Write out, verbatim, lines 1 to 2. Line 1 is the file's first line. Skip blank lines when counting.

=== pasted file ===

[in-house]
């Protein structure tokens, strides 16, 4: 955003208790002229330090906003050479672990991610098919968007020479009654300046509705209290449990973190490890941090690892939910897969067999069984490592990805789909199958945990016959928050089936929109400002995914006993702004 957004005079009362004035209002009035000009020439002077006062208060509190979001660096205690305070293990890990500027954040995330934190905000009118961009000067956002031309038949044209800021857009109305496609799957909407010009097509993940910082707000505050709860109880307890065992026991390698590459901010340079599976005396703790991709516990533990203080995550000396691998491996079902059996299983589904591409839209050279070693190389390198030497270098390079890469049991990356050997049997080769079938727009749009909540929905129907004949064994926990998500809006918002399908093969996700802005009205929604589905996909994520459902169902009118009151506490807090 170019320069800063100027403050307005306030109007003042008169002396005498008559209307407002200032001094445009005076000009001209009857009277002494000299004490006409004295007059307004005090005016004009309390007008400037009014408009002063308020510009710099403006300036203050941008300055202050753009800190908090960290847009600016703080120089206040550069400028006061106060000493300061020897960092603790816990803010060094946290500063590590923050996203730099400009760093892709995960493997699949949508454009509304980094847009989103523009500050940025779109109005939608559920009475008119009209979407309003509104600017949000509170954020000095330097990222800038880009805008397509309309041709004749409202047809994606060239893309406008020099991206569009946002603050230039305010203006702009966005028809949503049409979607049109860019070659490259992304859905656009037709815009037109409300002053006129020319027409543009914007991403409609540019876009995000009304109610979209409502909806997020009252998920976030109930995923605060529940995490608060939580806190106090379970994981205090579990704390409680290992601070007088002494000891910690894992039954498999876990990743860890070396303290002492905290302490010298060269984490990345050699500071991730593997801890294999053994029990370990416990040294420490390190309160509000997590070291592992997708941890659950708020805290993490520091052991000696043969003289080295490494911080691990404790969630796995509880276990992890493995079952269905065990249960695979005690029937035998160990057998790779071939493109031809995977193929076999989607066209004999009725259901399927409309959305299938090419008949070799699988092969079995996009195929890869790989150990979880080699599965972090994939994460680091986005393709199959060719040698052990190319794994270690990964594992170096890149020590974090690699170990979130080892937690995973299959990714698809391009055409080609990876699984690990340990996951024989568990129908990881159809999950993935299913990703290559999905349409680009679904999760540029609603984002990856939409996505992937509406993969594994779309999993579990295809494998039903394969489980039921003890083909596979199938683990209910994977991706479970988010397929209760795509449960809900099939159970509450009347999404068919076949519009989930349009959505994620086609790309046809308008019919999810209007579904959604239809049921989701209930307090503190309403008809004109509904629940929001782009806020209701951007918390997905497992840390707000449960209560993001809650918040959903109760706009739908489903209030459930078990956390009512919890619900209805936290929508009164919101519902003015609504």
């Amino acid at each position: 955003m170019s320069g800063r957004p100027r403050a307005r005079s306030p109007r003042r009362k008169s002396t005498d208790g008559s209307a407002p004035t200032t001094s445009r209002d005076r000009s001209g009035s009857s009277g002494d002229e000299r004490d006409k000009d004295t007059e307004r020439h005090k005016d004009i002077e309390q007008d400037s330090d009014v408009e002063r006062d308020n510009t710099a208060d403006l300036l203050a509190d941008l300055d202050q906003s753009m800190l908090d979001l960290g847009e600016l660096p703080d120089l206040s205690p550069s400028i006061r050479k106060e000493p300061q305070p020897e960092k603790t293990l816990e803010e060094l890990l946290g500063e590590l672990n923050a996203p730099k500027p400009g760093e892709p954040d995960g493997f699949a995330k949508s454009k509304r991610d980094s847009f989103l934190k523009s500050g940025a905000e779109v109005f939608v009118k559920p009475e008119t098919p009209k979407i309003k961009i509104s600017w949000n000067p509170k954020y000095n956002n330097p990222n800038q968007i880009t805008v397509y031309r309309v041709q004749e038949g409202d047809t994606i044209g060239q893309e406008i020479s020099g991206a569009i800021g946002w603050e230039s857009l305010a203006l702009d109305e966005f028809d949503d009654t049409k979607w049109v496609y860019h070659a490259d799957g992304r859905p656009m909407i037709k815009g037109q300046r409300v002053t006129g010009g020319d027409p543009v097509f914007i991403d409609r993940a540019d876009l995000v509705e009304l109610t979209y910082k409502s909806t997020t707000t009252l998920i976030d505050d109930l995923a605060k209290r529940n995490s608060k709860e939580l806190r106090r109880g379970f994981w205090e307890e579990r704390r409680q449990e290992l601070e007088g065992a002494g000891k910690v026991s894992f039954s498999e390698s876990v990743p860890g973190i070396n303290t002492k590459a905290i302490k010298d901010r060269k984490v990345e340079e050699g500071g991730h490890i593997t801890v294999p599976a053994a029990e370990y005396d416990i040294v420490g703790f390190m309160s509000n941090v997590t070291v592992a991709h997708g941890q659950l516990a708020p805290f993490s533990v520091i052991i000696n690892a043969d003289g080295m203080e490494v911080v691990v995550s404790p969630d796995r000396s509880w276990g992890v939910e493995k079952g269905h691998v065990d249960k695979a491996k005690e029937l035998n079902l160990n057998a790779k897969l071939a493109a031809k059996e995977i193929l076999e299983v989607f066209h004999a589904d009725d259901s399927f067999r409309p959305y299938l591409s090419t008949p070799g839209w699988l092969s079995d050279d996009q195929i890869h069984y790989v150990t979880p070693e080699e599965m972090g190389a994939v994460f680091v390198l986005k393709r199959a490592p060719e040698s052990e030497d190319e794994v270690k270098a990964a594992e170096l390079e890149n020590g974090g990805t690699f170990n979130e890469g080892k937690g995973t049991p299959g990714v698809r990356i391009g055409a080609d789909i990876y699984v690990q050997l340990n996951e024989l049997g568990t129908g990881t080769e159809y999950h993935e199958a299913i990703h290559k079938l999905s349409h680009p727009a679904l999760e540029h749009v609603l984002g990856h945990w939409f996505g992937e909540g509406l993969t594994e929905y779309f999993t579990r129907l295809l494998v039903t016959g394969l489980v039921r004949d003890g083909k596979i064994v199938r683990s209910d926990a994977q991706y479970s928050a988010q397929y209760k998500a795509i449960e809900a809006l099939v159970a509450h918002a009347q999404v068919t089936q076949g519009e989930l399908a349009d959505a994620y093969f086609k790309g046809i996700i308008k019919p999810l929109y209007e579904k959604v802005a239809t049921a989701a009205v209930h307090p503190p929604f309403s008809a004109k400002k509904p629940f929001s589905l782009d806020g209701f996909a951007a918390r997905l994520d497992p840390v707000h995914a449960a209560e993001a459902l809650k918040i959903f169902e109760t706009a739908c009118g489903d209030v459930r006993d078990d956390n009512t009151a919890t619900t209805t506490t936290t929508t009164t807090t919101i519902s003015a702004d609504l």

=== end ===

[in-house]
């Protein structure tokens, strides 16, 4: 955003208790002229330090906003050479672990991610098919968007020479009654300046509705209290449990973190490890941090690892939910897969067999069984490592990805789909199958945990016959928050089936929109400002995914006993702004 957004005079009362004035209002009035000009020439002077006062208060509190979001660096205690305070293990890990500027954040995330934190905000009118961009000067956002031309038949044209800021857009109305496609799957909407010009097509993940910082707000505050709860109880307890065992026991390698590459901010340079599976005396703790991709516990533990203080995550000396691998491996079902059996299983589904591409839209050279070693190389390198030497270098390079890469049991990356050997049997080769079938727009749009909540929905129907004949064994926990998500809006918002399908093969996700802005009205929604589905996909994520459902169902009118009151506490807090 170019320069800063100027403050307005306030109007003042008169002396005498008559209307407002200032001094445009005076000009001209009857009277002494000299004490006409004295007059307004005090005016004009309390007008400037009014408009002063308020510009710099403006300036203050941008300055202050753009800190908090960290847009600016703080120089206040550069400028006061106060000493300061020897960092603790816990803010060094946290500063590590923050996203730099400009760093892709995960493997699949949508454009509304980094847009989103523009500050940025779109109005939608559920009475008119009209979407309003509104600017949000509170954020000095330097990222800038880009805008397509309309041709004749409202047809994606060239893309406008020099991206569009946002603050230039305010203006702009966005028809949503049409979607049109860019070659490259992304859905656009037709815009037109409300002053006129020319027409543009914007991403409609540019876009995000009304109610979209409502909806997020009252998920976030109930995923605060529940995490608060939580806190106090379970994981205090579990704390409680290992601070007088002494000891910690894992039954498999876990990743860890070396303290002492905290302490010298060269984490990345050699500071991730593997801890294999053994029990370990416990040294420490390190309160509000997590070291592992997708941890659950708020805290993490520091052991000696043969003289080295490494911080691990404790969630796995509880276990992890493995079952269905065990249960695979005690029937035998160990057998790779071939493109031809995977193929076999989607066209004999009725259901399927409309959305299938090419008949070799699988092969079995996009195929890869790989150990979880080699599965972090994939994460680091986005393709199959060719040698052990190319794994270690990964594992170096890149020590974090690699170990979130080892937690995973299959990714698809391009055409080609990876699984690990340990996951024989568990129908990881159809999950993935299913990703290559999905349409680009679904999760540029609603984002990856939409996505992937509406993969594994779309999993579990295809494998039903394969489980039921003890083909596979199938683990209910994977991706479970988010397929209760795509449960809900099939159970509450009347999404068919076949519009989930349009959505994620086609790309046809308008019919999810209007579904959604239809049921989701209930307090503190309403008809004109509904629940929001782009806020209701951007918390997905497992840390707000449960209560993001809650918040959903109760706009739908489903209030459930078990956390009512919890619900209805936290929508009164919101519902003015609504």